Scientists from Tomsk Polytechnic University (TPU) along with other researchers from Russia have managed to make cancer treatment with radioactive actinium-225 40% more effective.
According to the researchers, they have developed a special nanopackaging for actinium, which protects the body from toxic degradation products 6-10 times more effectively than its analogues. The article was published in the ACS Applied Materials & Interfaces journal.
Photo : Tomsk Polytechnic University (TPU) General therapy with the use of the Actinium-225 capsules
Actinium-225 is a radioactive isotope first discovered as a degradation product of uranium-233. As explained by the TPU scientists, this substance is considered a highly promising radiopharmaceutical for the treatment of various forms of cancer, including the most severe ones.
This is due to the fact that actinium emits alpha particles: the linear energy transfer of this type is smaller than that of beta rays, so it “hits” cancer cells more accurately without affecting healthy ones. However, actinium-225 produces toxic daughter isotopes, such as francium-221 and bismuth-213, which accumulate in liver, kidney and spleen. The researchers explain that this is what prevents actinium from being widely used in clinical practice.
Photo : Tomsk Polytechnic University (TPU) Characterisation of the capsules obtained
The solution to this problem was found by TPU researchers, who proposed a unique method of isotope packaging into a polymer-protein capsule. According to them, it helps neutralise toxic isotopes and increase the therapeutic effect of actinium-225 by 40%.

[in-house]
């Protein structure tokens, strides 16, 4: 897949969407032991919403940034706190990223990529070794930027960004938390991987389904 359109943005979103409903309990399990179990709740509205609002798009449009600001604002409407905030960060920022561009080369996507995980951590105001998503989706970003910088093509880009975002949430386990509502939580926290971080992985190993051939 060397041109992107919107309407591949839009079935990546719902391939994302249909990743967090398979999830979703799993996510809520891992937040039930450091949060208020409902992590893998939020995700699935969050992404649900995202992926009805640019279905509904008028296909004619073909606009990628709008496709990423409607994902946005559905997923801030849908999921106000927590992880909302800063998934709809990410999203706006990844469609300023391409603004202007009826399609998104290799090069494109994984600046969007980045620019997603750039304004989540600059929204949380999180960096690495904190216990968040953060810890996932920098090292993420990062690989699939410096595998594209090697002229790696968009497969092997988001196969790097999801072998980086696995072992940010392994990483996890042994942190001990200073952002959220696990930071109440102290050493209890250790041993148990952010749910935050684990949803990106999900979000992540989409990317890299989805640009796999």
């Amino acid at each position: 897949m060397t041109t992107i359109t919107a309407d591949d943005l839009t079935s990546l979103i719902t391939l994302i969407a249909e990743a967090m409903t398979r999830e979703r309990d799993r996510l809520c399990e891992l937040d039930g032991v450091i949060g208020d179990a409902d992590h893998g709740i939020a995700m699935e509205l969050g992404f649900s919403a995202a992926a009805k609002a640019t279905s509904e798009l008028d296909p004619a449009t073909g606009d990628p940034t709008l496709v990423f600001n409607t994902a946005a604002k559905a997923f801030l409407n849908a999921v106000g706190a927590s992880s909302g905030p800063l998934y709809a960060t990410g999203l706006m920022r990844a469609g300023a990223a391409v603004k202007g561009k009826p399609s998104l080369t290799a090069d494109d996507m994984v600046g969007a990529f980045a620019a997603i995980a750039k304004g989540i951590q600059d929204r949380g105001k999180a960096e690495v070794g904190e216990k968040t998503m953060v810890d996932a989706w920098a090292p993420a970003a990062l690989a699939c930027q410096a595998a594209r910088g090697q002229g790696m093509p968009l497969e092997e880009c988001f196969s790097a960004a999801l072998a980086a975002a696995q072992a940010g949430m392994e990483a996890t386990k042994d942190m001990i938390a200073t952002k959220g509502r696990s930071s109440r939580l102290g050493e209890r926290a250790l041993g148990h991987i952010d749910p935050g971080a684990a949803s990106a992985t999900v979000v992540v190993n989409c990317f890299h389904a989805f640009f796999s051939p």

The half-life of actinium-225 is 10 days and the capsule remains intact for at least two weeks. Animal testing has shown the accumulation of no more than 5% of the total amount in the kidneys, while the existing systems lead to the accumulation rate ranging from 30-35% to 50%. Moreover, the resistance of new capsules is 70-80% higher than that of analogues, the researchers said.
Photo : Tomsk Polytechnic University (TPU) Distribution of capsules with radionuclide after injection into a tumor in a mouse
The TPU researchers explain that nowadays the physical method is commonly used for actinium packaging: the isotope is simply mixed with porous polymer nanospheres, “locking” most of it inside. However, the structure has proven itself unreliable, they noted.
When creating new capsules, the authors used chemical methods, first binding actinium to albumin, a protein molecule, and then placing it in a polymer solution. Albumin creates a strong covalent bond with the polymer, literally surrounding the isotope with a protective sphere. The TPU scientists used a commercially available polymer based on polypeptides and polysaccharides.